Becoming the Next Lenovo: Lessons From Emerging Asia’s Global Challengers

A decade ago, the Boston Consulting Group published its first list of companies from emerging markets that it described as “global challengers” – enterprises that have global aspirations and global footprints, but not necessarily global leadership.

By 2015, 193 corporations have been named to this elite group.

Where are they now? Ten years on, 10% of them – 19 companies – have “graduated” to real global leadership. The nine global leaders from emerging Asia are:

  • Huawei Technologies (China)
  • Lenovo Group (China)
  • Li & Fung (Hong Kong)
  • Johnson Electric (Hong Kong)
  • Hindalco (India)
  • Tata Consultancy (India)
  • Tata Motors (India)
  • Tata Steel (India)
  • Wilmar International (Indonesia)

Eighty five of the remaining 174 made it again to the 2016 Global Challengers list comprising 100 companies. They are joined by 15 new names, including eight from emerging Asia (see list below).

Beyond national borders

We would argue that many other large companies in Asia today could be on the road to becoming a global challenger (defined by BCG as having annual sales of US$1 billion, five-year growth rates exceeding the home country’s or industry’s growth rate, and margins exceeding the industry average).

A company will have to be stunningly unambitious to not even consider taking advantage of the new opportunities to expand beyond national borders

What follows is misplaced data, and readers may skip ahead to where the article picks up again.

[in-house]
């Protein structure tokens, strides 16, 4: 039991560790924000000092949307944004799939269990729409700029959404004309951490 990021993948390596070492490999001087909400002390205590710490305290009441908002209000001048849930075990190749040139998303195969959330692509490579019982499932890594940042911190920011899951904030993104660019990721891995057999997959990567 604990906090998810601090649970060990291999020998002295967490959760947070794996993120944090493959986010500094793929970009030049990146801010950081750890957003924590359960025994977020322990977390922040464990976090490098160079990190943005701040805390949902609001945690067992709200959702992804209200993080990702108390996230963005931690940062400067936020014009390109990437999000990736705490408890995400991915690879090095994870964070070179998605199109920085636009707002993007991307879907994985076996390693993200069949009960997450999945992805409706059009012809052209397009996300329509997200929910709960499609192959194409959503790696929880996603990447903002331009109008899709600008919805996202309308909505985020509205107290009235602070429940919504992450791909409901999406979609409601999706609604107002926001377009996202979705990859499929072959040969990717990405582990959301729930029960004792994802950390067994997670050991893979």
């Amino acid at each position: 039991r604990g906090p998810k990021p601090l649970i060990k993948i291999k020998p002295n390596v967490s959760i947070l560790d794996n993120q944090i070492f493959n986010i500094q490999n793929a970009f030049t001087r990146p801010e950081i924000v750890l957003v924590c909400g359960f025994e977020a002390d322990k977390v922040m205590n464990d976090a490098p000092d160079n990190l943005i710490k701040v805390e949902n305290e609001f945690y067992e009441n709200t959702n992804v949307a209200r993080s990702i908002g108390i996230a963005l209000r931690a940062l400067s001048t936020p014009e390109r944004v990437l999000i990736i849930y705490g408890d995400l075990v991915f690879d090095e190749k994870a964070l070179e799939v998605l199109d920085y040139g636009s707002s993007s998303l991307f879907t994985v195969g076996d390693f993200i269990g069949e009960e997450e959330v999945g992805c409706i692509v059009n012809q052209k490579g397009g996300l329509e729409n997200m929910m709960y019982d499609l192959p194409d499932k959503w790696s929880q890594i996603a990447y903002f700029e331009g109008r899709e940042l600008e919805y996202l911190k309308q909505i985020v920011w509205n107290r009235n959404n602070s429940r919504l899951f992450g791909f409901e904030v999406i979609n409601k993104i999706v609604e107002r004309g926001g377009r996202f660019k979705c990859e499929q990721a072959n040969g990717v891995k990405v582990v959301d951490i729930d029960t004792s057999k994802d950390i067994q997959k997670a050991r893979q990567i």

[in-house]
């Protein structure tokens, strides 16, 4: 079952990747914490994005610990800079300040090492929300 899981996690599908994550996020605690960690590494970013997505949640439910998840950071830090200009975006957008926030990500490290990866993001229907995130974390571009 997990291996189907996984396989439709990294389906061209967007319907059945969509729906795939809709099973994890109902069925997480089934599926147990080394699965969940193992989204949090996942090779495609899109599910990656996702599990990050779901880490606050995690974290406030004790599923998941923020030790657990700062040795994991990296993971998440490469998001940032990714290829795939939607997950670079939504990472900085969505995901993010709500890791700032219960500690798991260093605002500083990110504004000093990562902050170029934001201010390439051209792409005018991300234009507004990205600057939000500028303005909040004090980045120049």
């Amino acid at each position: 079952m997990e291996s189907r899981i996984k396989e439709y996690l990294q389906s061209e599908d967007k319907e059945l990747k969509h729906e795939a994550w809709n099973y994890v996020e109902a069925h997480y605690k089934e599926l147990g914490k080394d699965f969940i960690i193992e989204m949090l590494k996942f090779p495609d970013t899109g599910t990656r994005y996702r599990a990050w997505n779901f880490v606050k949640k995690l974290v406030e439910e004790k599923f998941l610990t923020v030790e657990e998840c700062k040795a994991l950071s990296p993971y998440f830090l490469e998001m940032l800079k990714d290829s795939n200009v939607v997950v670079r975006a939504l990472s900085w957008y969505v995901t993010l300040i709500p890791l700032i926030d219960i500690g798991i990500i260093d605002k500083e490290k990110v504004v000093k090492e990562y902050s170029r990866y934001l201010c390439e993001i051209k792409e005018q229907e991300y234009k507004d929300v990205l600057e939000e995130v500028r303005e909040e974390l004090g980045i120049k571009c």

BCG has compiled a separate list of nearly 1,500 companies in emerging markets that it call “Champions” – enterprises with annual sales of at least US$500 million, five year annual growth rate of at least 0.8 times that of their home country’s GDP or their industry’s growth rate, and EBIT margin that exceeds 50% of its industry’s margin. Many of them also have regional or global ambitions.

How can it be otherwise in a globalized and commercially borderless business world? In Southeast Asia, there is the ASEAN Economic Community that opens up a combined 600-million predominantly young consumer market to enterprises in the ten-nation grouping.

There’s APEC, the 21-member Asia-Pacific Economic Cooperation grouping of economies in Asia and the Americas that is committed to the free flow of goods, services and capital in a combined market of 2.8 billion people. There are also free trade agreements in various configurations involving ASEAN, Australia, China, Japan, the European Union and the US – and the signed but still to be ratified Trans-Pacific Partnership.

A company will have to be stunningly unambitious to not even consider taking advantage of the new opportunities to expand beyond national borders – and short-sighted as well, since it is inevitable that foreign competitors will be challenging it on its home turf.

From challenger to global leader

So how does a company become a global challenger and then graduate to become a global leader? Examining the 2016 list, BCG has come up with some observations:

Some industry sectors spawn more global challengers than others. “Resource and commodity companies may have passed their high-water mark,” the BCG researchers write. “Between 2014 and 2016, the number of challenger energy companies declined from 13 to 10.”